Coventry Patmore

(23 July 1823 - 26 November 1896 / Essex, England)

The Woodman’s Daughter - Poem by Coventry Patmore

In Gerald's Cottage by the hill,
Old Gerald and his child,
Innocent Maud, dwelt happily;
He toil'd, and she beguiled
The long day at her spinning-wheel,
In the garden now grown wild.
At Gerald's stroke the jay awoke;
Till noon hack follow'd hack,
Before the nearest hill had time
To give its echo back;
And evening mists were in the lane
Ere Gerald's arm grew slack.
Meanwhile, below the scented heaps
Of honeysuckle flower,
That made their simple cottage-porch
A cool, luxurious bower,
Maud sat beside her spinning-wheel,
And spun from hour to hour.
The growing thread thro' her fingers sped;
Round flew the polish'd wheel;
Merrily rang the notes she sang
At every finish'd reel;
From the hill again, like a glad refrain,
Follow'd the rapid peal.
But all is changed. The rusting axe
Reddens a wither'd bough;
A spider spins in the spinning-wheel,
And Maud sings wildly now;
And village gossips say she knows
Grief she may not avow.
Her secret's this: In the sweet age
When heaven's our side the lark,
She follow'd her old father, where
He work'd from dawn to dark,
For months, to thin the crowded groves
Of the old manorial Park.
She fancied and he felt she help'd;
And, whilst he hack'd and saw'd,
The rich Squire's son, a young boy then,
Whole mornings, as if awed,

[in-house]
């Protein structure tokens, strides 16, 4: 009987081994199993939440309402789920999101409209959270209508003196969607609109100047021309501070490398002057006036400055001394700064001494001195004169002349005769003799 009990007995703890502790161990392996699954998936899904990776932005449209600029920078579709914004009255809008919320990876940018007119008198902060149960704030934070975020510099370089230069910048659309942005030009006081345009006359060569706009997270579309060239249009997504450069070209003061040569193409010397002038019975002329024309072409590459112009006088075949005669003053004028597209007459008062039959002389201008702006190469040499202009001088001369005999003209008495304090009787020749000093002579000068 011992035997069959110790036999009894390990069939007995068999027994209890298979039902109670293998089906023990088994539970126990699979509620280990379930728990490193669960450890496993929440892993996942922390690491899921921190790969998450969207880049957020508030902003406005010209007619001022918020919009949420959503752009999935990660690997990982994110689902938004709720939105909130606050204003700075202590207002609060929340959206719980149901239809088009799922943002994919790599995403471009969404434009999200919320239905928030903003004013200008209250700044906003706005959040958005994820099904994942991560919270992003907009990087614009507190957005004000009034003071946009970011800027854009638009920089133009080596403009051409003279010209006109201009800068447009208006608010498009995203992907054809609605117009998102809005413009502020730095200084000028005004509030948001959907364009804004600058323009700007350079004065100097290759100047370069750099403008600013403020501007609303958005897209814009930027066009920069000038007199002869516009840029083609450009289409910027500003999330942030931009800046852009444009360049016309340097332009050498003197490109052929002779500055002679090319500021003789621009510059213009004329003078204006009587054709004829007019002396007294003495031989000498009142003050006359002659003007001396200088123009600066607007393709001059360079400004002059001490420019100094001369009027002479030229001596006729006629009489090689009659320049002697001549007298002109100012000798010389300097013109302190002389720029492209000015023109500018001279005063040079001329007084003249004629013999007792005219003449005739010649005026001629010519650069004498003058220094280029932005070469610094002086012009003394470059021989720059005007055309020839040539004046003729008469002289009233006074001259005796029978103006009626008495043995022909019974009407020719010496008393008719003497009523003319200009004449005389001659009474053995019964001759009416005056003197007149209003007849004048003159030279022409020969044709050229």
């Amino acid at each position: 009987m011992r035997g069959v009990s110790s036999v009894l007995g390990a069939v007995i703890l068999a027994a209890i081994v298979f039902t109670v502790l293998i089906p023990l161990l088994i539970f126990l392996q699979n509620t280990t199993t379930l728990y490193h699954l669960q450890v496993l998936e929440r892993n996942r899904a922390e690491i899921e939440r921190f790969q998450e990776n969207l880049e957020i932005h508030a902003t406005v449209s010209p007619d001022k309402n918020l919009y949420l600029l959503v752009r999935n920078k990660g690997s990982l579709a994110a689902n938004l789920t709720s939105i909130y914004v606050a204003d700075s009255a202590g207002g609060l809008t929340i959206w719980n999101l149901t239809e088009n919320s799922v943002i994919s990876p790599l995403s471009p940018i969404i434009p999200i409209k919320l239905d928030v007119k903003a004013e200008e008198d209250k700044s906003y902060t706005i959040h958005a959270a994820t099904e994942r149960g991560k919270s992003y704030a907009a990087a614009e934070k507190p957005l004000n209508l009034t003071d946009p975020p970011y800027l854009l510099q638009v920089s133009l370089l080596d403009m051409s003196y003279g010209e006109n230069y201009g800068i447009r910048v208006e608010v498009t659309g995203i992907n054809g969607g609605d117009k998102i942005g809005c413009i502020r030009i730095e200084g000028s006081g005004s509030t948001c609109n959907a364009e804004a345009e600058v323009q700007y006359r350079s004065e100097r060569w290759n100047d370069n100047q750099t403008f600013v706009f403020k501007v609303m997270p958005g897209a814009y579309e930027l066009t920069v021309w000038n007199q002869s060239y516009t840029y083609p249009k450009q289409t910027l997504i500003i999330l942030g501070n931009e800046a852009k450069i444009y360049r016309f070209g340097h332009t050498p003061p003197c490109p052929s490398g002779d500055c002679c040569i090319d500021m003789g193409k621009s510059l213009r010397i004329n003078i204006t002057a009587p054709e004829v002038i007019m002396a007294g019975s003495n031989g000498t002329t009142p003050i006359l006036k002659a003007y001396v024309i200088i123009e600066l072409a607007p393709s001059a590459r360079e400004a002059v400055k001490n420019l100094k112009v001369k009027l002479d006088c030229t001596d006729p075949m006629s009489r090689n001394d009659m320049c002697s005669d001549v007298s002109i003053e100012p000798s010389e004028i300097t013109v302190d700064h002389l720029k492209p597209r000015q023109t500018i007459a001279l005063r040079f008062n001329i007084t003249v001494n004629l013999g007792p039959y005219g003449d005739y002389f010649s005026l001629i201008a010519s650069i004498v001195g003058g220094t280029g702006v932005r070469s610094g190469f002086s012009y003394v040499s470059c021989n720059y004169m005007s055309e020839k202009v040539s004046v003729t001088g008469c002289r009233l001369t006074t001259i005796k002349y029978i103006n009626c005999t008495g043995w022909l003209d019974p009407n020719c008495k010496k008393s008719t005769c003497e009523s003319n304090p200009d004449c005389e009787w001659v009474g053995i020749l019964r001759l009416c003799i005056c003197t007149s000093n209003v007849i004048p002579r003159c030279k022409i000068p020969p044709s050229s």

Stood silent by, and gazed in turn
At Gerald and on Maud.
And sometimes, in a sullen tone,
He offer'd fruits, and she
Received them always with an air
So unreserved and free,
That shame-faced distance soon became
Familiarity.
Therefore in time, when Gerald shook
The woods, no longer coy,
The young heir and the cottage-girl
Would steal out to enjoy
The sound of one another's talk,
A simple girl and boy.
Spring after Spring, they took their walks
Uncheck'd, unquestion'd; yet
They learn'd to hide their wanderings
By wood and rivulet,
Because they could not give themselves
A reason why they met.
Once Maud came weeping back. ‘Poor Child!’
Was all her father said:
And he would steady his old hand
Upon her hapless head,
And think of her as tranquilly
As if the child were dead.
But he is gone: and Maud steals out,
This gentle day of June;
And having sobb'd her pain to sleep,
Help'd by the stream's soft tune,
She rests along the willow-trunk,
Below the calm blue noon.
The shadow of her shame and her
Deep in the stream, behold!
Smiles quake over her parted lips:
Some thought has made her bold;
She stoops to dip her fingers in,
To feel if it be cold.
'Tis soft and warm, and runs as 'twere
Perpetually at play:
But then the stream, she recollects,
Bears everything away.
There is a dull pool hard at hand
That sleeps both night and day.
She marks the closing weeds that shut
The water from her sight;
They stir awhile, but now are still;
Her arms fall down; the light
Is horrible, and her countenance
Is pale as a cloud at night.
Merrily now from the small church-tower
Clashes a noisy chime;
The larks climb up thro' the heavenly blue,
Carolling as they climb:
Is it the twisting water-eft
That dimples the green slime?
The pool reflects the scarlet West
With a hot and guilty glow;
The East is changing ashy pale;
But Maud will never go
While those great bubbles struggle up
From the rotting weeds below.
The light has changed. A little since
You scarcely might descry
The moon, now gleaming sharp and bright,
From the small cloud slumbering nigh;
And, one by one, the timid stars
Step out into the sky.
The night blackens the pool; but Maud
Is constant at her post,
Sunk in a dread, unnatural sleep,
Beneath the skiey host
Of drifting mists, thro' which the moon
Is riding like a ghost.


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Poem Submitted: Wednesday, April 14, 2010



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